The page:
Jeff has been on the road checking for fall foliage, so last week and this week we hit the road. Last week we went to Northern New Hampshire and back again in one day. Phew, long day! If you want updates on how the foliage is doing, you can find that at Jeff’s blog, all things fall foliage, all the time.
A trip to northern New Hampshire isn’t complete without a stop at Polly’s Pancake Parlor in Sugar Hill, New Hampshire. Breakfast or lunch can’t be beaten. We took a ride over the Kancamagus Highway and returned home.
When we went foliage was just getting started so we vowed to come back the next week. This time we decided to spend the night and make it a two-day trip.
I’ve been trying to get Jeff over to the Fairbanks Museum in St. Johnsbury, Vermont for years now, so we finally made time for that. The Fairbanks family pretty much built St. Johnsbury and one of them was a collector of stuffed animals (as in taxidermy). It was a thing in the Victorian times and the prominent exhibit there, so if you don’t like dead things, probably not the place for you.
However, there are some animals in the exhibit that don’t exist any longer, so it is a chance to view them. And where else will you be able to examine the differences between a brown bear, black bear, and a polar bear up close? And a full-size bison so life like you think he’s going to turn his head any second?
Unfortunately, the moved the Fairbanks scales to another facility. Jeff was interested in learning more about the scales as they have one at the Salem Maritime Historical Site. We’ll have to make another trip to St. Johnsbury for that.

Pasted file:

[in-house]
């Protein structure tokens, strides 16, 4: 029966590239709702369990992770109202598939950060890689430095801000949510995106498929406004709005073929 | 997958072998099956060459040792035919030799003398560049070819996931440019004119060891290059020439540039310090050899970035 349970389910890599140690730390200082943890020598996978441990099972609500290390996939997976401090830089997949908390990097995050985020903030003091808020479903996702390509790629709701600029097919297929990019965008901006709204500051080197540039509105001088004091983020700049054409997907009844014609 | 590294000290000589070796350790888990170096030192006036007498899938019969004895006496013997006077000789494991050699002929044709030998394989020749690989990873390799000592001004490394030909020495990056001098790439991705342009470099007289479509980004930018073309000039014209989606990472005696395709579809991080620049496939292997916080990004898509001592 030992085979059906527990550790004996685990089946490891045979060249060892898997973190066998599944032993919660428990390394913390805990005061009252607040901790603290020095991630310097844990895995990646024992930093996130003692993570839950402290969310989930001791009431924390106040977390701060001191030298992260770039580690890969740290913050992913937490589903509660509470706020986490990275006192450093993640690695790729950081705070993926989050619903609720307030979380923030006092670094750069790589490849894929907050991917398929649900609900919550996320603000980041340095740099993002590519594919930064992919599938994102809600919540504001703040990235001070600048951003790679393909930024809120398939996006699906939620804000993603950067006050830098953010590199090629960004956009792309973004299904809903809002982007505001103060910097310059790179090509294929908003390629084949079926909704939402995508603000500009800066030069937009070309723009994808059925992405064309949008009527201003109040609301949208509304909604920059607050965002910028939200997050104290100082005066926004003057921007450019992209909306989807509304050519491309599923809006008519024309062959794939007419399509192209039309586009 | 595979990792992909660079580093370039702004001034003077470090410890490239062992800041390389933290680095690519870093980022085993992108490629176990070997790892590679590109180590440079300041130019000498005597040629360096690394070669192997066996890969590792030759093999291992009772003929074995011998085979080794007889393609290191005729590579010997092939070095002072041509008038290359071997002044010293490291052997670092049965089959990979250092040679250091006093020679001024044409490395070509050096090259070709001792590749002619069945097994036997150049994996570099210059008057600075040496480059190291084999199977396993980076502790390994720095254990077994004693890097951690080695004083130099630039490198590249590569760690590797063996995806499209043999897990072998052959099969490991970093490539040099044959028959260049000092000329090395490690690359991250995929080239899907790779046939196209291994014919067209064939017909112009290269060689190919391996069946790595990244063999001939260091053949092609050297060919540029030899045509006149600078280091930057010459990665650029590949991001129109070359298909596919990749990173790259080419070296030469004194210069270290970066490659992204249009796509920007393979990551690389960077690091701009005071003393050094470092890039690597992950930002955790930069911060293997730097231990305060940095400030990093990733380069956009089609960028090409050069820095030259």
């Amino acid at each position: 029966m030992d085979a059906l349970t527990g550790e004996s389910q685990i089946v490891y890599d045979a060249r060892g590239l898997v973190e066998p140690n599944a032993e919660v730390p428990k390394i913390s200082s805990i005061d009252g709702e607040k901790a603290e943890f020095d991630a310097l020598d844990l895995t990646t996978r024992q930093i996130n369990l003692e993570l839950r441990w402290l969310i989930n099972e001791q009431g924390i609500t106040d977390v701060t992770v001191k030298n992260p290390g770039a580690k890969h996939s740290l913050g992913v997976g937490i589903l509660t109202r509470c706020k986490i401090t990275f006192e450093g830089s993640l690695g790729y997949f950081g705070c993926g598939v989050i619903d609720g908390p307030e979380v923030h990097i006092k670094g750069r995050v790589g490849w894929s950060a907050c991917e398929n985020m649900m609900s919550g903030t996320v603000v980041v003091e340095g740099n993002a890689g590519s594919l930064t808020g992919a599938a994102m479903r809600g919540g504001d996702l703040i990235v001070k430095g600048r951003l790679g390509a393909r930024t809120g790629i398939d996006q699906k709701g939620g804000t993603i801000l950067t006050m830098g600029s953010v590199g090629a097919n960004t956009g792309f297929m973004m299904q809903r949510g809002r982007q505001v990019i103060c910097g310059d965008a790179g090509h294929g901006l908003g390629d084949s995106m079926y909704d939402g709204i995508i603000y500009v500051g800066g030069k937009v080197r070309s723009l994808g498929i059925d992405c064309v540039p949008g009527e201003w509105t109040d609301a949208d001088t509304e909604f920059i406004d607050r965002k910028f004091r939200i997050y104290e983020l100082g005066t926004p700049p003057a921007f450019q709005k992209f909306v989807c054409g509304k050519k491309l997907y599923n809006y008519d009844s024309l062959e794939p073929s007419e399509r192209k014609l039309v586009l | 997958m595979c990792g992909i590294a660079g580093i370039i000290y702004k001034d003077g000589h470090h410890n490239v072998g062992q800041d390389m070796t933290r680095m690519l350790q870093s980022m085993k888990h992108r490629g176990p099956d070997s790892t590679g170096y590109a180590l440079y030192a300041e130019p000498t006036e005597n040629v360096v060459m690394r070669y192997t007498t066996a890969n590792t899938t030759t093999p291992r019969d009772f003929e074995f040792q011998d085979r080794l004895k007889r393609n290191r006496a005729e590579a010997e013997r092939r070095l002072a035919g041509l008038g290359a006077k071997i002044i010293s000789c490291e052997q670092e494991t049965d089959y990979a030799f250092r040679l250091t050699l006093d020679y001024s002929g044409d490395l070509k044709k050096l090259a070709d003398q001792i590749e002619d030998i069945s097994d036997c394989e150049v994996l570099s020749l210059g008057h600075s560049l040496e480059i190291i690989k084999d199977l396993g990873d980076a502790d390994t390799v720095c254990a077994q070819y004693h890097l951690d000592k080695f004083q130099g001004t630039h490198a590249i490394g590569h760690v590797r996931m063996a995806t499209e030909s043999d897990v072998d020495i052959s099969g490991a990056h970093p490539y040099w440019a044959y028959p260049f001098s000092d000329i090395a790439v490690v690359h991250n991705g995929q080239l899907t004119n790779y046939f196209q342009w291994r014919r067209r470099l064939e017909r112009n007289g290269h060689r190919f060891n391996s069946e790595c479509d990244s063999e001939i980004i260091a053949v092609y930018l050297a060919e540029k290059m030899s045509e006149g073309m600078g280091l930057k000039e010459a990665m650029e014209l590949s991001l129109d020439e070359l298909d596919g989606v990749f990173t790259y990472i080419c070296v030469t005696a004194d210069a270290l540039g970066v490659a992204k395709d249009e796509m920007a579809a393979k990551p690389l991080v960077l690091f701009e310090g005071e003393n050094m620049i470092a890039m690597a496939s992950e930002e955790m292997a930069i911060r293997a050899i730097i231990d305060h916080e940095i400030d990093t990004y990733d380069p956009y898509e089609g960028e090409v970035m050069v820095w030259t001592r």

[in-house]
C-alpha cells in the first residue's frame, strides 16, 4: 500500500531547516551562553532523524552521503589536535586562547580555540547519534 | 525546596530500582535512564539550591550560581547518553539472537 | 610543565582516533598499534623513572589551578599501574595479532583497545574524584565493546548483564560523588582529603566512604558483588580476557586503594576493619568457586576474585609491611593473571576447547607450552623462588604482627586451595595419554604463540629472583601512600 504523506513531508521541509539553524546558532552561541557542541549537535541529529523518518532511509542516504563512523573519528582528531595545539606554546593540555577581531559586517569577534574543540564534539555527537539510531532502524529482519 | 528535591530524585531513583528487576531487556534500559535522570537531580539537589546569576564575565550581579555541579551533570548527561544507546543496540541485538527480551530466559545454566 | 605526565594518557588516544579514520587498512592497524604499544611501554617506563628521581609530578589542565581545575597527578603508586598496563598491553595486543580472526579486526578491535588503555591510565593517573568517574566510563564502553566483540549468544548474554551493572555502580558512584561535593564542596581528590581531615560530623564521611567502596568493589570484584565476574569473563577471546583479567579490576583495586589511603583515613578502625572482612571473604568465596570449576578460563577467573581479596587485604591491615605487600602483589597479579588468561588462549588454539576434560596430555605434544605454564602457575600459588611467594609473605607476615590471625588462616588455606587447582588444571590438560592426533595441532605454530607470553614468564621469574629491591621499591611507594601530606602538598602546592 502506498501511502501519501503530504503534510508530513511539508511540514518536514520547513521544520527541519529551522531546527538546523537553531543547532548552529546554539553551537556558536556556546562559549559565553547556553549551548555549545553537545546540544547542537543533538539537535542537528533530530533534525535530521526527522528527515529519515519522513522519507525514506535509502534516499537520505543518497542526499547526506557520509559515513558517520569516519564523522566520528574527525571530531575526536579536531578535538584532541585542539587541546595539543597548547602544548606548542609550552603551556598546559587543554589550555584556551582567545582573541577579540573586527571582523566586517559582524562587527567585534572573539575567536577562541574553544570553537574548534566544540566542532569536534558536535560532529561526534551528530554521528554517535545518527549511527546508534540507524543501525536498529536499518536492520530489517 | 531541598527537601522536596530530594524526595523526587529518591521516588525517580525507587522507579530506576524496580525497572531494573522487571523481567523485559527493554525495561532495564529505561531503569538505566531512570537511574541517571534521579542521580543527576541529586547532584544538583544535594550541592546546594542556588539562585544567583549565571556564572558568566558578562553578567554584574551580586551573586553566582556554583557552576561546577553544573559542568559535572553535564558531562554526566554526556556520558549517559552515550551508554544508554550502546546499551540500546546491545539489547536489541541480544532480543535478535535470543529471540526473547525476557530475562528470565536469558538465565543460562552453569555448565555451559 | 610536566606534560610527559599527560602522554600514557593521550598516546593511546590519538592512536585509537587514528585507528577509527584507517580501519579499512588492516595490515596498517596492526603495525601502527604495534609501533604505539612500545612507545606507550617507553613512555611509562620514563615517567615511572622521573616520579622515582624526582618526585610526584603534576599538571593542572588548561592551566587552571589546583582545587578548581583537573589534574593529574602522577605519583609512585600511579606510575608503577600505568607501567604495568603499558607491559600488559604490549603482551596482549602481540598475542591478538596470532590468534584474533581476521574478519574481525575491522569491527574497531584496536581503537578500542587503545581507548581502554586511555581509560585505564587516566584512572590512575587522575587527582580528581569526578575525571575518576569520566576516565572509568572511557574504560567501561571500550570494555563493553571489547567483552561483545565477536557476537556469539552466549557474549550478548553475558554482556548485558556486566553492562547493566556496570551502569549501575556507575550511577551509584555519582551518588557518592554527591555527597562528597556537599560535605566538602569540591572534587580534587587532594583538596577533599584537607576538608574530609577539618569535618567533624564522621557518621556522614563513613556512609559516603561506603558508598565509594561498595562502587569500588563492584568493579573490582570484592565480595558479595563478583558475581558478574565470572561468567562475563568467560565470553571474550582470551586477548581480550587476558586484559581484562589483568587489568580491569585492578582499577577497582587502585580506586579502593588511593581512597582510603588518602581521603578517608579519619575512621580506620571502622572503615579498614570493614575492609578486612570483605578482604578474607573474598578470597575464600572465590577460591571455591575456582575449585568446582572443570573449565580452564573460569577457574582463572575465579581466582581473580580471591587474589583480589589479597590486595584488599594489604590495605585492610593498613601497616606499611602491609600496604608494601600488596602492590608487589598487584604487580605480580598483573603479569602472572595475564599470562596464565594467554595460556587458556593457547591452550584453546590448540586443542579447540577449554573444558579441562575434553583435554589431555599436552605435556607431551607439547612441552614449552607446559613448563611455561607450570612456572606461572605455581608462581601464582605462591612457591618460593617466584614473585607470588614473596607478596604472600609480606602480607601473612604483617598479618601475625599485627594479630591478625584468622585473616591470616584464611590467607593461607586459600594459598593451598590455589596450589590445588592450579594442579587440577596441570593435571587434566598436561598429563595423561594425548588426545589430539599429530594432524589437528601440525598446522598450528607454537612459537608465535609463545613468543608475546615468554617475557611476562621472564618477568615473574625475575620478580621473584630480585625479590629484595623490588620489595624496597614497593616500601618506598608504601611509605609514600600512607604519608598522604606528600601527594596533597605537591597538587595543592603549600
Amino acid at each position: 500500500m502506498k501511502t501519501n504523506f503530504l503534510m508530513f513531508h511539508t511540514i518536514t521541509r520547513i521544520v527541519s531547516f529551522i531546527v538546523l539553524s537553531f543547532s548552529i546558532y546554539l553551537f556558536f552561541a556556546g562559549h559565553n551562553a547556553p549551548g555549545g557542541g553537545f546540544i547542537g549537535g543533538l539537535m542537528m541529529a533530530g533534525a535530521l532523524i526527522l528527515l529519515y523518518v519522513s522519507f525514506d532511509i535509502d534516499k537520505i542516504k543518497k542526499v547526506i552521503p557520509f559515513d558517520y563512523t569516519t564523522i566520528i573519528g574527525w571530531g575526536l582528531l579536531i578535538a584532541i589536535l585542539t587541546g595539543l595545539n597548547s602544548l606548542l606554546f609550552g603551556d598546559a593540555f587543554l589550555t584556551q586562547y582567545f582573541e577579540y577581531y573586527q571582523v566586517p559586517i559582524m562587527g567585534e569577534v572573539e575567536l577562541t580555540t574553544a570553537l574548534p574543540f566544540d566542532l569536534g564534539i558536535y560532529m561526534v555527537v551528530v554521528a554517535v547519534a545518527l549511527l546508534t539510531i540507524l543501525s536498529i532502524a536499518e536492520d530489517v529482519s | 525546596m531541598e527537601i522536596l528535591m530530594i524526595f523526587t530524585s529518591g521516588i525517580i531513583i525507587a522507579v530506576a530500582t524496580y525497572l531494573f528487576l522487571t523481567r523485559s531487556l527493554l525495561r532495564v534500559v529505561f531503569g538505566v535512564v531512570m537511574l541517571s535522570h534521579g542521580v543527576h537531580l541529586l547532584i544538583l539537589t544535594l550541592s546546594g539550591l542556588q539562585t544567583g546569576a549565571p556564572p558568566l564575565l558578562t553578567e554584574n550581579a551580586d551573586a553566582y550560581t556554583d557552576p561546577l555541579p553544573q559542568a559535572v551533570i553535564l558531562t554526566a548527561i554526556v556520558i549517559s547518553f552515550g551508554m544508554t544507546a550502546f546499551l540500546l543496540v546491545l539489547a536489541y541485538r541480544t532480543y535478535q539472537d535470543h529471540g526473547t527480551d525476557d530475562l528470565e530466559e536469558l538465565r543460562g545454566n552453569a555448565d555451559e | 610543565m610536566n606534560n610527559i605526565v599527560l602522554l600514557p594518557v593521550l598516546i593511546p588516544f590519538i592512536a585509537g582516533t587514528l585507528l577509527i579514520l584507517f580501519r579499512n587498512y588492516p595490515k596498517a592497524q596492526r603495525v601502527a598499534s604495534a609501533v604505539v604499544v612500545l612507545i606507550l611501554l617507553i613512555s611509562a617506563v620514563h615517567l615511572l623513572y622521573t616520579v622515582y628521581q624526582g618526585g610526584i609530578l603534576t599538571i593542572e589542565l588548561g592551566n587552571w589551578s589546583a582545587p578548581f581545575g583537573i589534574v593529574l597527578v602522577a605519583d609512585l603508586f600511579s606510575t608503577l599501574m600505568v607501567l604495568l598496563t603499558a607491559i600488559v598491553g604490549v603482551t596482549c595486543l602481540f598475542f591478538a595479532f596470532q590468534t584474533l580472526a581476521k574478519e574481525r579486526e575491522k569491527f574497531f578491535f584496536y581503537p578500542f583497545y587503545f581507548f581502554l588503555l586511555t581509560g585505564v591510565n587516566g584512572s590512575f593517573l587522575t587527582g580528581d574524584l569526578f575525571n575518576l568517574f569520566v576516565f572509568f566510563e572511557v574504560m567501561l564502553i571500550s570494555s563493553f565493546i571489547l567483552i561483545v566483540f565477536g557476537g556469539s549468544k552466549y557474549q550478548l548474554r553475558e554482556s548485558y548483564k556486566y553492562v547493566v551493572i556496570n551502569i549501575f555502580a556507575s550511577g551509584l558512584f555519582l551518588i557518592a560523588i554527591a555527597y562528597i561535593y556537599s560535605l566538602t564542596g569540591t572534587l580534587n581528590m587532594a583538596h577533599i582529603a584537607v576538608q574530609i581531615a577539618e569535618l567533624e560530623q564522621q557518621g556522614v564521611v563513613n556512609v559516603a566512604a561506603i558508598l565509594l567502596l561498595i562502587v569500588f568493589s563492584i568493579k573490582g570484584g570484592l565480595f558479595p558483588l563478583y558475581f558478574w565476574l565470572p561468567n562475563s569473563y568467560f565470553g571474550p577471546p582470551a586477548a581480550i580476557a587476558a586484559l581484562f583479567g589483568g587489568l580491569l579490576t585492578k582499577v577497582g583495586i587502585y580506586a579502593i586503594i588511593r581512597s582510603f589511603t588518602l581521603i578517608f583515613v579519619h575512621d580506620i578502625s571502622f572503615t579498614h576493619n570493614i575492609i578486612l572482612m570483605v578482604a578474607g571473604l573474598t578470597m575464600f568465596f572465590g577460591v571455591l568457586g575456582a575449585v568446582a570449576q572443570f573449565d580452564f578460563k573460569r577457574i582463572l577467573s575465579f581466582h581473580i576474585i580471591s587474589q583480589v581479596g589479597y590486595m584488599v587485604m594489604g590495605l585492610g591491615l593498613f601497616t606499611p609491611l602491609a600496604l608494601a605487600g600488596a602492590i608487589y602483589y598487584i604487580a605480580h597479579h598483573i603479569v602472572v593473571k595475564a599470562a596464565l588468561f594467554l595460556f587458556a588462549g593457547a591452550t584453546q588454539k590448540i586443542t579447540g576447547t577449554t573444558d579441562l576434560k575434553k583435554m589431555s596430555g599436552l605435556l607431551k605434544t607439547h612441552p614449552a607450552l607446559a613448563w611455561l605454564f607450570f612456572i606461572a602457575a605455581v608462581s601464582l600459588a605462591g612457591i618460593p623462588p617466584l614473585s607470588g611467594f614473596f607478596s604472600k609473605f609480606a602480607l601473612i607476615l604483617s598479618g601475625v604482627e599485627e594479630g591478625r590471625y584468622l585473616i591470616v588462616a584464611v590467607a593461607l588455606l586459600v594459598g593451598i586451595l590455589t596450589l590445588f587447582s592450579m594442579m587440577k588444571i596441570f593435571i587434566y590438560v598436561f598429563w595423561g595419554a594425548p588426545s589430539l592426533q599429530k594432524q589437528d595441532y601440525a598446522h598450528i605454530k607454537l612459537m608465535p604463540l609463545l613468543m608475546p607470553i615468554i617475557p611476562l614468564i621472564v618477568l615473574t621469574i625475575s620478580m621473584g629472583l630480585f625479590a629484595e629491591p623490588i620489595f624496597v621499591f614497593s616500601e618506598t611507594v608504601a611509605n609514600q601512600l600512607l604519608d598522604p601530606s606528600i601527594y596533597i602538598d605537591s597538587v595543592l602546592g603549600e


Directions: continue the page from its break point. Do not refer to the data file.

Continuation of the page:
Thayer Inn is like your favorite pair of old shoes, a little wear, but very comfortable. Yes. there is some chipped paint, even peeling wallpaper, funky shower knobs, but the bed is comfortable, the place is clean and the people are friendly. Sleep where presidents and the famous have stayed. Sit on the balcony and watch the world go by.
We ate at the on-site restaurant, the Grille One-Eleven downstairs. It’s a homey, pub atmosphere with good specials.
Pollyanna was here
Behind the inn, there is access to the river walk with some interesting interactive exhibits and a walking bridge over the river. Across and a bit down the street is the public library where a statue of the 1913 best seller in children’s literature character, Pollyanna, is outside the door.
The author, Eleanor H. Porter was born and raised in Littleton, New Hampshire. The name Pollyanna is now in the dictionary as a word to describe an excessively cheerful or optimistic person. How can you not be cheerful in a charming little town like Littleton?
We traveled back over the Kanc and the foliage was nice around Mt. Washington, but it still has a way to go. Where will we travel next week? And what will we find? Ask Jeff Maybe he knows…
Pewter and Periwinkles my Art blog
FourCorners Facebook page